Saulala loses Tongatapu 7 as Supreme Court finds  bribery proven, voids election results

Sione Sangster Saulala, who won the Tongatapu 7 seat in the last election, has joined former Prime Minister Pohiva Tu’I’onetoa  in having his election annulled by the Supreme Court.

Minister of Internal Affairs Sangstar Saulala. Photo/Supplied

Lord Chief Justice Whitten found Salala guilty of bribery following a complaint by Paula Piukala, who stood unsuccessfully in the election.

Saulala was appointed Minister of Internal Affairs by the incoming government.

Mr Piukala alleged that:

On September 28 2021 Saulala gave Hengihengi Kolo, of Tofoa, $100.

On November 16 last year Saulala gave $20 and a box of chicken to ‘Ahio  Tauelangi of Pea and others.

On November 10 indirectly gave, via his wife,  a bag of groceries to ‘Ahio Tauelangi.

Some time before November 8, Saulala asked the then Prime Minister for help with his campaign by bringing forward Government planned roadworks in the area between Pea and Tokomololo, which works were undertaken in the first half of November 2021.

Piukala said that in each instance, Saulala did so in order to induce the recipients of the money or gifts to vote for him.

Lord Chief Justice Whitten found the first and second claims proved and as a result, Saulala was found guilty of bribery at the election.

Accordingly, Saulala’s election on November 18 was declared void.

The court awarded costs against Saulala.

In the first claim, Hengihengi Kolo said in a deposition that on September 28 last year Saulala gave him TP$100 in two TP$50 notes at tyre repair shop in Tofoai. After discussing the elections  Hengihengi and Saulala shook hands. Hengihengi said he felt something placed in his hand. He looked and saw that Saulala had put money in his hand. Hengihengi asked him what it was for. Saulala told him that the money may be of assistance to his family and reminded Hengihengi to remember him during the election. Hengihengi told Saulala to take his money, but Mr Saulala laughed and walked over to his vehicle, insisting that Hengihengi keep it.

The judge ruled that the first claim had been proven

With regards to the second claim, ‘Ahio Tauelangi said that on November 16, 2021, while he was speaking with some other people, Saulala’s vehicle stopped, and he joined the conversation. He told them that he went to drop off a box of chicken to the community police at Tokomololo. Saulala then offloaded a box of chicken for ‘Ahio and the others to distribute amongst themselves. Just before he left Saulala gave ‘Ahio a TP$20 note. When ‘Ahio tried to return it, Saulala insisted that he keep it for ‘anything he wanted to buy’ and then drove off.

‘Asaloni Tamale, who was present during the incident,  told the court ’Ahio did not want the chicken. ‘Asaloni interpreted ‘Ahio’s remark as him not wanting the chicken because it was “meant only to buy his vote.”

The court found the second claim had been proven,

In regard to the third claim, Piukala claimed that Saulala’s wife gave valuable gifts in the form of bags of groceries and shopping to people in Pea, including ‘Ahio Tauelangi’s family, within three months of the election. Tauelangi said that on November 10 his grandchildren told him that Saulala’s wife Kilistina was visiting with plastic bags of groceries.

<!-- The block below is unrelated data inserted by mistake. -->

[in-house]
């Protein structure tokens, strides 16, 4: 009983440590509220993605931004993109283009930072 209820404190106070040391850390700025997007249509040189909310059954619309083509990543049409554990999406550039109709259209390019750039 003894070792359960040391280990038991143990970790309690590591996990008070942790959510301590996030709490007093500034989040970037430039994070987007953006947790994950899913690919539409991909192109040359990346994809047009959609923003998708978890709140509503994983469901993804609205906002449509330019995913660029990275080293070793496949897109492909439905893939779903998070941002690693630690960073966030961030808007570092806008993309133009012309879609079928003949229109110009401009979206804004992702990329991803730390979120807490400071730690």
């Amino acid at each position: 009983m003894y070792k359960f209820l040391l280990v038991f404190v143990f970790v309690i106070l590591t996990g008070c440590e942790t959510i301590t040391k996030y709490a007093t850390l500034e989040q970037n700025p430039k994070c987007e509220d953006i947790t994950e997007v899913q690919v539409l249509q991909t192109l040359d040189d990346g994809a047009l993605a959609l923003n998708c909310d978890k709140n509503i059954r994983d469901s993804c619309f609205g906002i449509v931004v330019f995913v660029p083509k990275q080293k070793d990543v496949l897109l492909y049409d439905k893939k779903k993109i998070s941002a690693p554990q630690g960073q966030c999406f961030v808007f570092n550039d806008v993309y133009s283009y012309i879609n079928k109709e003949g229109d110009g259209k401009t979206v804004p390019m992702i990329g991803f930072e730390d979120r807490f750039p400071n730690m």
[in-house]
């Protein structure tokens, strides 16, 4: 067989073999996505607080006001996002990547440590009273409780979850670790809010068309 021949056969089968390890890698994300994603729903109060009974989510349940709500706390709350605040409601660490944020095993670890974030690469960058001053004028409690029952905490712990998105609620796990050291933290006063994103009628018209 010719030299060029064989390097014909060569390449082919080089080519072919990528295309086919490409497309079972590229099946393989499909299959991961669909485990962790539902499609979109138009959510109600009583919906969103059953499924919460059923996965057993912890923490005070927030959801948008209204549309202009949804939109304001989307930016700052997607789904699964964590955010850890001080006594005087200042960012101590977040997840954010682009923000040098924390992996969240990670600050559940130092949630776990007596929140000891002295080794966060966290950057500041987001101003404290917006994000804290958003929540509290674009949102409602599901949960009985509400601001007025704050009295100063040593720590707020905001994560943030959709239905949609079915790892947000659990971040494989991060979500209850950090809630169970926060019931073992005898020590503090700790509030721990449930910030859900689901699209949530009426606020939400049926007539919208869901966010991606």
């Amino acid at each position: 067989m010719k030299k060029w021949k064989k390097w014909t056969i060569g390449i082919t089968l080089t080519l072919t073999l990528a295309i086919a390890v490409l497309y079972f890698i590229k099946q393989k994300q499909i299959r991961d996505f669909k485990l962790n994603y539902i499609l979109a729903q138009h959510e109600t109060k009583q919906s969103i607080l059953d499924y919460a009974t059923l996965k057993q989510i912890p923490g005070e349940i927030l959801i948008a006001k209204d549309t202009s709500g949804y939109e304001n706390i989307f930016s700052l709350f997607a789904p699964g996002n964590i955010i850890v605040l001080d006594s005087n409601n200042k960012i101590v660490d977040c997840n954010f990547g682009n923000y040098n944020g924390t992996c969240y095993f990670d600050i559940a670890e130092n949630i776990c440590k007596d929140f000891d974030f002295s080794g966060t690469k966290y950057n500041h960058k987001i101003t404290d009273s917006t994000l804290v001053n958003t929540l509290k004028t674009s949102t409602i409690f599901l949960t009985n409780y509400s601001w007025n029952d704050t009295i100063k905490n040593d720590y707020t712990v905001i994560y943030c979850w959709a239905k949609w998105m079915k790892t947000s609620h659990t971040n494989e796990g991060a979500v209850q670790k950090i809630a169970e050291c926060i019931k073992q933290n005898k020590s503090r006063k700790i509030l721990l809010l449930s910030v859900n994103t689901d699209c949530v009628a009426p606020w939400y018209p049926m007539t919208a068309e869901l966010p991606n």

Saulala denied that the groceries his wife gave to ‘Ahio were from him or on his behalf. He deposed that his wife was one of the distributors of the groceries on the date in question on behalf of a local organisation and that the groceries fall into the same category as the assistance he and his wife had been giving ‘Ahio over the years.

The third claim was found not proven.

In terms of the fourth claim Tevita Faletau gave evidence about roadworks performed in the first half of November 2021 at the area of Pea up to the border with Tokomololo. He said that Mema Latu, whom he described as Saulala’s “campaign agent in Tokomololo” told him that the road work was done by the Government “to render support” for Saulala’s election campaign. Tevita said that he supported Saulala in the elections because of what Mema had told him.

Latu said the roadworks were already on the repair program of the Ministry of Infrastructure although the timing of the repairs was uncertain. Saulala had asked the Prime Minister to bring the work forward which the Government agreed to do. Latu said he asked Saulala to ask the Prime Minister to bring the roadworks forward because he knew the works had been scheduled, but had been delayed. He considered that, as Deputy Chairman of the Tokomololo Community Council, it was his responsibility to make the request. Mema denied that the works were done to support Mr Saulala’s campaign.

Saulala denied making the request in order to ”court the favour of the voters” in that area. He said that he did not receive a response to his request and that the works “were just done.” He suggested that his request may have been granted because he “was respected as a previous Minister.”

The fourth claim was rejected.

As a result of the first and second claims having been proved, Saulala was found guilty of bribery at the election.

“Accordingly, it is hereby declared that the election of Sione Sangster Saulala as the representative of the Tongatapu 7 constituency, is void,” Lord Chief Justice Whitten said.

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